Patients with a history of myocardial infarction (MI) have an increased risk of recurrent cardiovascular events, including angina, MI, stroke, and death. It is possible that this risk will be reduced if patients are treated with dual antiplatelet therapy (DAPT) for longer than the recommended course of 12 months.1
The Prevention of Cardiovascular Events in Patients With Prior Heart Attack Using Ticagrelor Compared With Placebo on a Background of Aspirin–Thrombolysis in Myocardial Infarction 54 (PEGASUS-TIMI 54) trial randomized 21 162 stable patients to 2 doses of ticagrelor (90 mg and 60 mg twice daily) or placebo 1 to 3 years after MI.2 Eligible patients were 50 years and older and had at least 1 additional high-risk feature, ie, were 65 years or older or had a second prior spontaneous MI, multivessel coronary artery disease, diabetes requiring medication, or chronic renal dysfunction.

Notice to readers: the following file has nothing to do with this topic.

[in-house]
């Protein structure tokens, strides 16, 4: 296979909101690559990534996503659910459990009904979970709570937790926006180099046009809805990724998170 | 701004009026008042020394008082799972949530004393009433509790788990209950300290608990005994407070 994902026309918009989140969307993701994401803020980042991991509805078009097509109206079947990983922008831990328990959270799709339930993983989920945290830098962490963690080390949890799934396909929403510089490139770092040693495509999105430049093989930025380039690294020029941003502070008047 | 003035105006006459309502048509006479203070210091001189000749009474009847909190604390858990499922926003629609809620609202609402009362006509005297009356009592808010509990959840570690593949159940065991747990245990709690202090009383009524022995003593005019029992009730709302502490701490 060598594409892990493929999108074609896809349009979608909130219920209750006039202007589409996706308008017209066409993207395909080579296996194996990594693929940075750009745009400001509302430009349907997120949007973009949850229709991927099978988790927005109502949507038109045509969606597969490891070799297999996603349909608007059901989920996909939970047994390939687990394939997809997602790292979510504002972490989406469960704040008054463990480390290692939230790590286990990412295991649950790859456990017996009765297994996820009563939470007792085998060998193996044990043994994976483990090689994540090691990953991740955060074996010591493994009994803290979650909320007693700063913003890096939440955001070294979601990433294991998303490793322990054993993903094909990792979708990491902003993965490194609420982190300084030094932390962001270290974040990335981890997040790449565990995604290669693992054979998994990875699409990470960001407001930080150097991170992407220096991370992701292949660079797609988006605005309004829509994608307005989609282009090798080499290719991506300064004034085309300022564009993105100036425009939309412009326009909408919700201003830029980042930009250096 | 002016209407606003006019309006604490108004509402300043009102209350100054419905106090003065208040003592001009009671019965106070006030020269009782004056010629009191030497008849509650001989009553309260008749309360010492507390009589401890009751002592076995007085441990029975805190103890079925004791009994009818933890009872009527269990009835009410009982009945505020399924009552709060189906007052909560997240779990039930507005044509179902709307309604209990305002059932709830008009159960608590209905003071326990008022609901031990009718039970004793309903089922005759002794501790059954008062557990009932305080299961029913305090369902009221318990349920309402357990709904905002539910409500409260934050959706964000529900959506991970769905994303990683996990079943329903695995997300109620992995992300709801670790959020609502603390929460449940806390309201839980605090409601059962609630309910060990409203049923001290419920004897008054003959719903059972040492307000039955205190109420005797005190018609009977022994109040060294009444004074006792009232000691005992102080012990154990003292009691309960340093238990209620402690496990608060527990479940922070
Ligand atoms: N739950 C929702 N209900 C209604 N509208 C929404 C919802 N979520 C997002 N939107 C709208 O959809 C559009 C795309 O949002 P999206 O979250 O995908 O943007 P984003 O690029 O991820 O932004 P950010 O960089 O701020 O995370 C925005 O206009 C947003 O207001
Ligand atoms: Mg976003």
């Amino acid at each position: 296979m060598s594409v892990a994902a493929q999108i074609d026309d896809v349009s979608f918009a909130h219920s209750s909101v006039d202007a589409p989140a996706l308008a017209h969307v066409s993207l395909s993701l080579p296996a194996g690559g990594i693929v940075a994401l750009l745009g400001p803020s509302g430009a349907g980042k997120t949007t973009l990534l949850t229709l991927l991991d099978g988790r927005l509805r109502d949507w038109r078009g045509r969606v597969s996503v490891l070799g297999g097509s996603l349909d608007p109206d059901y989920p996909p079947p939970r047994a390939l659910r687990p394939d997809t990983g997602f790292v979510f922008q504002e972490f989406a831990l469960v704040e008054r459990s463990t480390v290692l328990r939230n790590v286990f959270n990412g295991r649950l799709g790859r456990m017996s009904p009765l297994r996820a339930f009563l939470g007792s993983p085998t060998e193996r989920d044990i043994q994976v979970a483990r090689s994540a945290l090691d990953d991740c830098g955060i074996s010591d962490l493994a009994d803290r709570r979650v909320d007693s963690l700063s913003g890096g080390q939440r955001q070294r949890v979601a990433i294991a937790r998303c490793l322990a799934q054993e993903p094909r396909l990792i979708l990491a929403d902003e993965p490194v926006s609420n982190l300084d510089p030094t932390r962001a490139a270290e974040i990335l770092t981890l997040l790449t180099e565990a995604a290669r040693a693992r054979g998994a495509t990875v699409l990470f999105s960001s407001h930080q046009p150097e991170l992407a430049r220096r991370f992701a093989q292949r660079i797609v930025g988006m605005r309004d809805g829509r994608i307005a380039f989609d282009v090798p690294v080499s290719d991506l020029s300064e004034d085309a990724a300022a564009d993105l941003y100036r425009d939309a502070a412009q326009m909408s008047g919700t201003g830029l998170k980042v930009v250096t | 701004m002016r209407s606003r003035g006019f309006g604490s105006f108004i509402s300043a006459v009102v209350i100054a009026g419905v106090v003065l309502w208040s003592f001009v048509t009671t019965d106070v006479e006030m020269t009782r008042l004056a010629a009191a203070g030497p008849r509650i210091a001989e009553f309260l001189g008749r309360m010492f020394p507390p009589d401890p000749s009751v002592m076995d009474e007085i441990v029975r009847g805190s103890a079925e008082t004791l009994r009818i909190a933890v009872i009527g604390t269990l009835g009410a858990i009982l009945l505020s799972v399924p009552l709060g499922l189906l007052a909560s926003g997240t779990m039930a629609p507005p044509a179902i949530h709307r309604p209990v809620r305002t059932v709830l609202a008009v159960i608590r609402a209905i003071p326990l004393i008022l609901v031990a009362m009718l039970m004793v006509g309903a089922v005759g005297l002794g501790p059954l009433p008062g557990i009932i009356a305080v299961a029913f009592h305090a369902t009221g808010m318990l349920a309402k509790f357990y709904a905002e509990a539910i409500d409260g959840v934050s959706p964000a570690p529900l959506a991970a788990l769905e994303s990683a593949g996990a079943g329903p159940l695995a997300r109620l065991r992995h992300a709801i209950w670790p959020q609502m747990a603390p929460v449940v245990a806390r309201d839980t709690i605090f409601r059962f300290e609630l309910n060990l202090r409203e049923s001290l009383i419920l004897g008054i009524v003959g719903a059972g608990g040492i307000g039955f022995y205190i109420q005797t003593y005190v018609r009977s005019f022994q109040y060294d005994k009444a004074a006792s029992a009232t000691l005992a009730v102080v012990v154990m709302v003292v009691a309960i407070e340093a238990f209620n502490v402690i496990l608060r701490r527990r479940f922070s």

Bittl JA, Bates ER, Kaul S. Extended Dual Antiplatelet Therapy in Patients With Prior Myocardial Infarction. JAMA Cardiol. 2016;1(6):629–630. doi:10.1001/jamacardio.2016.2252
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